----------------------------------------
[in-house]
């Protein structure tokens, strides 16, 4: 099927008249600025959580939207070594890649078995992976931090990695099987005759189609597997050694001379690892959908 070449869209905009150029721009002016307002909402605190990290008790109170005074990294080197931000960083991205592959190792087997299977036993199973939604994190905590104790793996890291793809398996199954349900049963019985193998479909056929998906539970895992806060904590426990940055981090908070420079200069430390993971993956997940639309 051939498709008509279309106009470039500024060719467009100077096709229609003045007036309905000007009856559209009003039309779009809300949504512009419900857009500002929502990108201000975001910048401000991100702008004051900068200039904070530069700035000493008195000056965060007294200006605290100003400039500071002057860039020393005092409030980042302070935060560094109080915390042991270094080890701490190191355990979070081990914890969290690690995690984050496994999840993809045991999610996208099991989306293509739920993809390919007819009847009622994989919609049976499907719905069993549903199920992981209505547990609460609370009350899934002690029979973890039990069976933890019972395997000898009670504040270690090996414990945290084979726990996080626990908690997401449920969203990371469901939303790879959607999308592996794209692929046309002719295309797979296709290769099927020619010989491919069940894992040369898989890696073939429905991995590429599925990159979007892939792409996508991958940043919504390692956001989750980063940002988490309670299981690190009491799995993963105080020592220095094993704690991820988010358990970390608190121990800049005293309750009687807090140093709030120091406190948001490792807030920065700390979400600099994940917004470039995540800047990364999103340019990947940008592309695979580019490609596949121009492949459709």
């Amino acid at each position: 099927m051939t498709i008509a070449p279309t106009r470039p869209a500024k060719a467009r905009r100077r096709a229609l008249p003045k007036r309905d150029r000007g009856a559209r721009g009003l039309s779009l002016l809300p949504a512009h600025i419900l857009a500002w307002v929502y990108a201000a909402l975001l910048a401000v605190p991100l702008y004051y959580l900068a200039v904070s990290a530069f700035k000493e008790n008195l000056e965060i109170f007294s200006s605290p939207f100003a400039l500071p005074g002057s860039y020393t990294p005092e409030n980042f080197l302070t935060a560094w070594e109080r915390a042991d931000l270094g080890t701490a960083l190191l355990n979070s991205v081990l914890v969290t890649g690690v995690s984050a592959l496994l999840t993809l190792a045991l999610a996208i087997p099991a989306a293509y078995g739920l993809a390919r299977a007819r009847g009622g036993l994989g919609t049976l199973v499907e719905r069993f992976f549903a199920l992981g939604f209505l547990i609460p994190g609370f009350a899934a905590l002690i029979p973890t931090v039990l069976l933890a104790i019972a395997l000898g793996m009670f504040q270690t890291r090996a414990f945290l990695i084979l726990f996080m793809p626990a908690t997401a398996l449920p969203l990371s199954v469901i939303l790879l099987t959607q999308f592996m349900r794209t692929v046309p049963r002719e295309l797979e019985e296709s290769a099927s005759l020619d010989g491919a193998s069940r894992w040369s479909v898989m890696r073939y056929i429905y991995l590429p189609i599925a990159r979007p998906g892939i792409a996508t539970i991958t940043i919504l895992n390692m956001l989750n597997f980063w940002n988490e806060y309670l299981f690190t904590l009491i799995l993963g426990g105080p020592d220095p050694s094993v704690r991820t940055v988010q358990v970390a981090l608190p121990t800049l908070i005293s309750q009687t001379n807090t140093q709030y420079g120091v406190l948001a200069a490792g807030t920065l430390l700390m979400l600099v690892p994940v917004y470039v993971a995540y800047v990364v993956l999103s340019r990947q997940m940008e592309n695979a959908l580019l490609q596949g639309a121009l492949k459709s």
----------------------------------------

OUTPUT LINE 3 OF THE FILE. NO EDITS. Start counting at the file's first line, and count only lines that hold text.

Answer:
């Amino acid at each position: 099927m051939t498709i008509a070449p279309t106009r470039p869209a500024k060719a467009r905009r100077r096709a229609l008249p003045k007036r309905d150029r000007g009856a559209r721009g009003l039309s779009l002016l809300p949504a512009h600025i419900l857009a500002w307002v929502y990108a201000a909402l975001l910048a401000v605190p991100l702008y004051y959580l900068a200039v904070s990290a530069f700035k000493e008790n008195l000056e965060i109170f007294s200006s605290p939207f100003a400039l500071p005074g002057s860039y020393t990294p005092e409030n980042f080197l302070t935060a560094w070594e109080r915390a042991d931000l270094g080890t701490a960083l190191l355990n979070s991205v081990l914890v969290t890649g690690v995690s984050a592959l496994l999840t993809l190792a045991l999610a996208i087997p099991a989306a293509y078995g739920l993809a390919r299977a007819r009847g009622g036993l994989g919609t049976l199973v499907e719905r069993f992976f549903a199920l992981g939604f209505l547990i609460p994190g609370f009350a899934a905590l002690i029979p973890t931090v039990l069976l933890a104790i019972a395997l000898g793996m009670f504040q270690t890291r090996a414990f945290l990695i084979l726990f996080m793809p626990a908690t997401a398996l449920p969203l990371s199954v469901i939303l790879l099987t959607q999308f592996m349900r794209t692929v046309p049963r002719e295309l797979e019985e296709s290769a099927s005759l020619d010989g491919a193998s069940r894992w040369s479909v898989m890696r073939y056929i429905y991995l590429p189609i599925a990159r979007p998906g892939i792409a996508t539970i991958t940043i919504l895992n390692m956001l989750n597997f980063w940002n988490e806060y309670l299981f690190t904590l009491i799995l993963g426990g105080p020592d220095p050694s094993v704690r991820t940055v988010q358990v970390a981090l608190p121990t800049l908070i005293s309750q009687t001379n807090t140093q709030y420079g120091v406190l948001a200069a490792g807030t920065l430390l700390m979400l600099v690892p994940v917004y470039v993971a995540y800047v990364v993956l999103s340019r990947q997940m940008e592309n695979a959908l580019l490609q596949g639309a121009l492949k459709s």